The words, “To enable the nurse to provide safe, adequate nursing, he/she has the right to: ... 7. conscientious objection”, seem to harmonize with the above Hippocratic Oath (original version) that protects life from inception. The new version of the Hippocratic Oath called “A pledge” still pledges to maintain human life: “I WILL MAINTAIN the utmost respect for human life” (Parsa-Parsi 2017:1). This could be taken to refer to life from its beginning at conception. This view is supported as follows:
Even without referencing abortion directly, the doctors who take this oath - if they're honest - are still committing themselves to the preservation of human life, which traces all the way back to conception. The fact that countless abortionists have blithely bound themselves to this oath doesn't negate its original intent. We can change the language of historic moral documents - to accommodate an ethically-suspect practice, but we can't change the morality itself. Simply put, killing an innocent human being is not a morally-acceptable cure to unwanted pregnancy (Abortion and Hippocratic Oath 2018).
However, the Rights of Nurses also allow for involvement in termination of pregnancies.
This is seen in the press statement by the Registrar of the South African Nursing Council (Subedar 2004):
Neither the Choice on Termination of Pregnancy Act, 1996 nor the Nursing Act, 1978 and the South African Nursing Council compels a nurse to conduct a termination of pregnancy. The intention of the Act is to provide a choice for women regarding the termination of a pregnancy and to enable a medical practitioner and a registered nurse to carry out such a termination. A Registered Nurse has a choice to undergo the prescribed training and furthermore he/she also has a choice regarding whether to work in a facility that is approved to carry out a termination of pregnancy.
A crisis in health care arises if the conscientious objector to abortion is nursing in a ward where someone with after-abortion medical complications lands up for treatment in the ward. The second bullet point under ‘conscientious objection” in the Rights of Nurses would seem to demand medical care in this situation and thus complicity in abortion. The situation presents an opportunity for further study, which my study will touch on.
In 2009 a pro-life doctor, Dr Faan Oosthuizen, was dismissed by the Free State Department of Health for participating in the protest against the termination of pregnancy. The doctor protested because he and others were made to participate in the termination of pregnancy or complete the process of termination of pregnancy started by his pro-choice colleagues. He objected and protested based on his religious belief and his constitutional right to conscientious objection. He was reinstated by the CCMA in 2010 (Anti-abortion doctor re-instated 2010).
The COTP Act was challenged in court by the Christian Lawyers Association of South Africa and others (Christian Lawyers Association of South Africa and Others v Minister of Health and Others, 1998). It was based on the ground that the termination of pregnancy is against the constitutional right of the foetus' to right to life. The court dismissed this case by stating that the constitution does not confer the right to life to the unborn child. The judgement explains that the constitution of the Republic of South Africa does not make an expressed provision granting the unborn child legal personality or protection. The ruling further explains that it is inconceivable that such an important provision was omitted if the constitution was to enshrine the right of the unborn child, particularly when there are no provisions about this in the existing common law. The provision of section 28 of the constitution that grants the protection to the child is not extended to the to the unborn child, therefore section 11 is unlikely aimed at protecting the foetus. Also, all rights granted to post-birth humans clearly cannot be applied to foetuses.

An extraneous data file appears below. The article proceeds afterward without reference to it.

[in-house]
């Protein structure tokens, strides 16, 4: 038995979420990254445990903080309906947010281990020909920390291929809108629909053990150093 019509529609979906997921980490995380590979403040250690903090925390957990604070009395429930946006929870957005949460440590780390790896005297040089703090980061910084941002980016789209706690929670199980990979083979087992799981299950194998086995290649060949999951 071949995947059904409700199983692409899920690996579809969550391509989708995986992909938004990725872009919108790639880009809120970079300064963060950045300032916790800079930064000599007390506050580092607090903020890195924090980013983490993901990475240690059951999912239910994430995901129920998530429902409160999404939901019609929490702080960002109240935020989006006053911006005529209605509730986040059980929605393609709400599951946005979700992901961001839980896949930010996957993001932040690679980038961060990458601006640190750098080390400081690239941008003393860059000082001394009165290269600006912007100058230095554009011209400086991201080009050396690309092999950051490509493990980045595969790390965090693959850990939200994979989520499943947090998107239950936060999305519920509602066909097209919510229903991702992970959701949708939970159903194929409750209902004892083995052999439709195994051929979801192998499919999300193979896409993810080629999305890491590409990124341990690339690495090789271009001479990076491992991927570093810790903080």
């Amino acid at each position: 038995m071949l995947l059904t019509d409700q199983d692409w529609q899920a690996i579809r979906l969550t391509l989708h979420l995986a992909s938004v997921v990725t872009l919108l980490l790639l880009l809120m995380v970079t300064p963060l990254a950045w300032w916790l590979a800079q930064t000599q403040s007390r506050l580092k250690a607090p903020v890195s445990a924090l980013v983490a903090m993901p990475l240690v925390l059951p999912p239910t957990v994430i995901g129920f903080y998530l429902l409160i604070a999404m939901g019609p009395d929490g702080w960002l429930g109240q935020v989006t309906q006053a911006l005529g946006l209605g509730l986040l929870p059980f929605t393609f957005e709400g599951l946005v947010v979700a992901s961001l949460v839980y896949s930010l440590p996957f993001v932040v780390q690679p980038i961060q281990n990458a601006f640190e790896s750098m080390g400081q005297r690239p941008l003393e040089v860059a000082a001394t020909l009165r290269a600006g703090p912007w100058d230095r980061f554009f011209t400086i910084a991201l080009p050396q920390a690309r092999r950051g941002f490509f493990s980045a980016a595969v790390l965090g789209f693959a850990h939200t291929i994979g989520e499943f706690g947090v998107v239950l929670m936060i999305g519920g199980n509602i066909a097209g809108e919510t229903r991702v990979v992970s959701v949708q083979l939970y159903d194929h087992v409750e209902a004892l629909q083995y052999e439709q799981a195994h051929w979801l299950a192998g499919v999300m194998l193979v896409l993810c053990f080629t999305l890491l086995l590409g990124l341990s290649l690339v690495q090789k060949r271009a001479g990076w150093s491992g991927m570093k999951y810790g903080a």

This decision of the court was not appealed. As a result the legal issues relating to the termination of pregnancy as provided in the constitution and COTP make it constitutional and legal for a pregnant woman to choose to terminate a pregnancy in South Africa during the first twelve weeks of pregnancy. After this stage certain conditions need to fulfilled, but they include more liberal ones than were stipulated in the Abortion and Sterilization Act 2 of 1975.
In the case State v Mshumpa (Pickles 2012:42.) both Mshumpa and Best were accused of planning the murder of the foetus by shooting at the stomach of the pregnant girlfriend of Best that caused the stillbirth of the baby (foetus). They were both charged with the murder of the foetus. The court found that they could not be found guilty of murder as the killing of the foetus does not fall within the definition of murder. The person killed should have been born to be killed; the foetus is not yet born. This finding of the court affirms that the foetus does not have the same status as the born person according to the constitution of the Republic of South Africa.
A study by Harries (2010) looked at the challenges and barriers related to safe abortion in the Western Cape. One of the challenges for health professionals was the disregard of the freedom of religion and conscience guaranteed in the constitution of the Republic of South Africa as stated in chapter 2 section 15(1): “Everybody has the right to freedom of conscience, religion, thoughts, belief and opinion”. However, health professionals find themselves compelled at work to provide abortion on demand. This situation needs further discussion and research to understand the extent of the problem and find a solution that can accommodate conscientious and religious objectors. COTP is silent on the freedom of religion and conscience and this silence has led to controversies and uncertainties in the operational fields such as hospitals and clinics.